By looking at the pro ranks, you might think that the multi-sport athlete is in decline.
Sure, there’s Russell Wilson and Tim Tebow, who have made a go of it in minor league baseball, but it’s been nearly 30 years since Bo Jackson was an All-Star in Major League Baseball and averaged more than five yards per carry in the National Football League.
But what Bo knew back then is alive and well today: that athletes excel when they play multiple sports. This philosophy is now so widespread that it just seems like common sense. The more skills an athlete practices, the stronger and more athletic they become overall.
But maybe this conventional wisdom has gone too far. Perhaps there are cases in which an athlete benefits from identifying their best sport early and mastering it as best they can. For every Dave Winfield drafted in three professional sports, there is a Tiger Woods laser-focused since the age of 2 on becoming the best there ever was.
What's your take?
Take 1: Variety Is the Spice of Life
Studies have shown that the benefits to kids playing multiple sports are many. Softball is just one example. And the benefits are just as much mental as they are physical.
Athletes who play multiple sports in their youth get help managing their lives and having a sense of balance. Not only are they using different thought processes for each activity, they acquire different groups of friends and meet different people. And that variety of experiences leads to less burnout and dissatisfaction.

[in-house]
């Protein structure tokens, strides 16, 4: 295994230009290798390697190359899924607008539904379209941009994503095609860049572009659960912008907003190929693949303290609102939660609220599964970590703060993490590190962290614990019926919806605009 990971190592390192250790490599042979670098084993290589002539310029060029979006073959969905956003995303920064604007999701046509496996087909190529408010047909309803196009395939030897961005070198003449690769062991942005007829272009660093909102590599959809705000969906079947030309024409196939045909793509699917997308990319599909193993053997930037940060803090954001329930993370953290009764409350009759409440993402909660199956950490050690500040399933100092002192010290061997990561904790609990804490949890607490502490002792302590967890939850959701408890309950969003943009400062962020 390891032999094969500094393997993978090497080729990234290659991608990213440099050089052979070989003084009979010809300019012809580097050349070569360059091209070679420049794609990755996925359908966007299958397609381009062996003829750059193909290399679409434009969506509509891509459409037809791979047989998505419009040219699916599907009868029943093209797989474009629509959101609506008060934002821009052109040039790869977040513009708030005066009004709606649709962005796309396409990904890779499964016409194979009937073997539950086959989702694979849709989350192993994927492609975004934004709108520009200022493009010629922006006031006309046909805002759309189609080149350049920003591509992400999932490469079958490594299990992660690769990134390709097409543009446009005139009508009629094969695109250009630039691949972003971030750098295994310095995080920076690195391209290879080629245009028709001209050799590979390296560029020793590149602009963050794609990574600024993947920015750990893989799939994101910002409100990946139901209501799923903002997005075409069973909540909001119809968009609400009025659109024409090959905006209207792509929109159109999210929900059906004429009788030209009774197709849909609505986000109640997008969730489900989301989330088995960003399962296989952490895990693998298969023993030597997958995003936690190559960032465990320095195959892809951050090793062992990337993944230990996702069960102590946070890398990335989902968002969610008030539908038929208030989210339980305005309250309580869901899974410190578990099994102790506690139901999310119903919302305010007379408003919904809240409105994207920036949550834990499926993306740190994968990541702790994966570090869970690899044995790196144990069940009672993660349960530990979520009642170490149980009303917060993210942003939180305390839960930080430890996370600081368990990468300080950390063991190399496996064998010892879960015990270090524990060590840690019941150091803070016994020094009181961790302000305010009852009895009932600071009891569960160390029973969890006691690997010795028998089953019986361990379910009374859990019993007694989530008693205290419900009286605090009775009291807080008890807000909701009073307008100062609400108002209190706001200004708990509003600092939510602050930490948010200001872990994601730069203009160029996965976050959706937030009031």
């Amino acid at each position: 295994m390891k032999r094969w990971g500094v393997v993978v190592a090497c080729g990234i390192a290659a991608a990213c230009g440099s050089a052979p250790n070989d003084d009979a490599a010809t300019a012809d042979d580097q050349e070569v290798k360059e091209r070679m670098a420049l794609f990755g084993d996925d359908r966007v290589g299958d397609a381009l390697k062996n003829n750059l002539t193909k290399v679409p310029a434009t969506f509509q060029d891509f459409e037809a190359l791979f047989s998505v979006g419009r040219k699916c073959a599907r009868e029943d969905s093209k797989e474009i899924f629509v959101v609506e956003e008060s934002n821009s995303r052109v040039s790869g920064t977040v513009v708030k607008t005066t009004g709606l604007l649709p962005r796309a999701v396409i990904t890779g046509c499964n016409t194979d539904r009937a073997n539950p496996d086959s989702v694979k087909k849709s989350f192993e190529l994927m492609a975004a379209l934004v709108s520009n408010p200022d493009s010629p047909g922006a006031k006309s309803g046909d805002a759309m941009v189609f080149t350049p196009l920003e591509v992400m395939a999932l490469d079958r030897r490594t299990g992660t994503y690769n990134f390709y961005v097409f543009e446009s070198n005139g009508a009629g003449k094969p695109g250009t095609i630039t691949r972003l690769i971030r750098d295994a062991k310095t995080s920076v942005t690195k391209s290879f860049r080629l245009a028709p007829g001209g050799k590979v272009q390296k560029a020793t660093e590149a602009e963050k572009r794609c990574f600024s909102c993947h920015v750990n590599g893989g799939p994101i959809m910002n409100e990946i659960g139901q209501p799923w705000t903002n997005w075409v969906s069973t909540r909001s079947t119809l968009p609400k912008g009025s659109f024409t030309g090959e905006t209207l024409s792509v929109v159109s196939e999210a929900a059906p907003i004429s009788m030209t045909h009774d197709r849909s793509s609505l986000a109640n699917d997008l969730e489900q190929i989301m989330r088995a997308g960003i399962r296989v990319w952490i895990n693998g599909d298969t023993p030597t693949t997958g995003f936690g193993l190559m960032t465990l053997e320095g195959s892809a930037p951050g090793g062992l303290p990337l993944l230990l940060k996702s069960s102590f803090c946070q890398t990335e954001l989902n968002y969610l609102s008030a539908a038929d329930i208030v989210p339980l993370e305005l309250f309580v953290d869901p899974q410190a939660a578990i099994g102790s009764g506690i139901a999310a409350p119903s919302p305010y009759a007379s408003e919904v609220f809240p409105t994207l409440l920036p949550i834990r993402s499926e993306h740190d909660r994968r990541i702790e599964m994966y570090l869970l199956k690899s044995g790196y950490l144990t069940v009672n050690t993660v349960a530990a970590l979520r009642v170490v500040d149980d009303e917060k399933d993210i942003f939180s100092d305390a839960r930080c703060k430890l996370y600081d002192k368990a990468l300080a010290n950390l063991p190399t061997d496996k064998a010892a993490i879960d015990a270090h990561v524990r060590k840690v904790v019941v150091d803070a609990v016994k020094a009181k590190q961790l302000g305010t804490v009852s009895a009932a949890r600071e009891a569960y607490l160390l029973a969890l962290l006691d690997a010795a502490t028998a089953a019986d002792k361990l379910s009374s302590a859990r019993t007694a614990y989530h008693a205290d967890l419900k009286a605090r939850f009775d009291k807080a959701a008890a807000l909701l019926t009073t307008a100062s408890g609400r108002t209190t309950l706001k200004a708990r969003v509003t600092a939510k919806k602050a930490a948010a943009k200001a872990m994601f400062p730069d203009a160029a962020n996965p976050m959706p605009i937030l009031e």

Physically, variety makes athletes stronger. Going from swimming to ice hockey to basketball uses all different muscles, helping an athlete increase his or her overall athleticism. And keeping all one’s muscles working means there is less risk of an injury due to overuse and repetitive movement. A rotator cuff can only take so many rotations.
If there is any one statistic that can indicate the value of playing multiple sports, it’s 93. Despite the big-name examples above, 93 percent of high school athletes do not go on to college sports, much less the pros. While early sport specialization might help a generational talent, the vast majority of his or her peers will be done a disservice by being encouraged to specialize too early.
Take 2: Zero in From Day One
Playing multiple sports has some benefits, but if athletes truly want to be the best, they have to start early. A majority of Division I athletes in numerous sports specialized at an early age, including women’s gymnastics, in which 87 percent had specialized by age 12. The same is true for 75 percent of women’s tennis players and 55 percent of men’s ice hockey players.
The fact is that if an athlete has talent, he or she should be competing in adolescence when many athletes are at peak performance. It may be riskier, but if an athlete wants to reach the elite levels of his or her age group, it takes practice from an early age. And the earlier an athlete can stand out, the better. Coaches and recruiters are watching at earlier and earlier ages.
It is often said that it takes 10,000 hours of practice for someone to master an activity. It doesn’t take advanced math to realize that if an athlete is dividing their hours across several sports, it is going to take significantly longer to reach that point than if they specialize early. Sometimes the early bird really does get the worm.
Have Your Say
Is it the multi-sport way or the highway? Or does it take specializing to realize an athlete’s true potential? And if it’s a case-by-case basis, how does a coach know which is right for which athlete? Sound off in the comments below.
From GameChanger and Todd Kortemeier